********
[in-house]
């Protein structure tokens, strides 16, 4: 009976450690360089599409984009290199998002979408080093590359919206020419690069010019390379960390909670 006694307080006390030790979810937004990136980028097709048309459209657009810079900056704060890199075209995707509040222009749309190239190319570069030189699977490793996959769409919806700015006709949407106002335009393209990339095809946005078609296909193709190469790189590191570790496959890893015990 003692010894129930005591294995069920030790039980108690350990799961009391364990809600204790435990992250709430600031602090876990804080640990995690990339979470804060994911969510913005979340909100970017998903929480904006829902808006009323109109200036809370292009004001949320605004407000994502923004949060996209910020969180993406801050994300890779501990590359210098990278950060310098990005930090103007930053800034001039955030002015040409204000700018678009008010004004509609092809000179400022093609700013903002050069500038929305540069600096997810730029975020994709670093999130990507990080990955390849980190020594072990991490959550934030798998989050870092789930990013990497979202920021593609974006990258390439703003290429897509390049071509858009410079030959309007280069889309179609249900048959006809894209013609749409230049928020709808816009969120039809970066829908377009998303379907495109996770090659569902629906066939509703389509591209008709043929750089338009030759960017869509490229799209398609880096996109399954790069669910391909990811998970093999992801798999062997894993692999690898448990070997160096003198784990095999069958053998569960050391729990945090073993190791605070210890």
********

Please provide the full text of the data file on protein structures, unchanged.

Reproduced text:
[in-house]
């Protein structure tokens, strides 16, 4: 009976450690360089599409984009290199998002979408080093590359919206020419690069010019390379960390909670 006694307080006390030790979810937004990136980028097709048309459209657009810079900056704060890199075209995707509040222009749309190239190319570069030189699977490793996959769409919806700015006709949407106002335009393209990339095809946005078609296909193709190469790189590191570790496959890893015990 003692010894129930005591294995069920030790039980108690350990799961009391364990809600204790435990992250709430600031602090876990804080640990995690990339979470804060994911969510913005979340909100970017998903929480904006829902808006009323109109200036809370292009004001949320605004407000994502923004949060996209910020969180993406801050994300890779501990590359210098990278950060310098990005930090103007930053800034001039955030002015040409204000700018678009008010004004509609092809000179400022093609700013903002050069500038929305540069600096997810730029975020994709670093999130990507990080990955390849980190020594072990991490959550934030798998989050870092789930990013990497979202920021593609974006990258390439703003290429897509390049071509858009410079030959309007280069889309179609249900048959006809894209013609749409230049928020709808816009969120039809970066829908377009998303379907495109996770090659569902629906066939509703389509591209008709043929750089338009030759960017869509490229799209398609880096996109399954790069669910391909990811998970093999992801798999062997894993692999690898448990070997160096003198784990095999069958053998569960050391729990945090073993190791605070210890």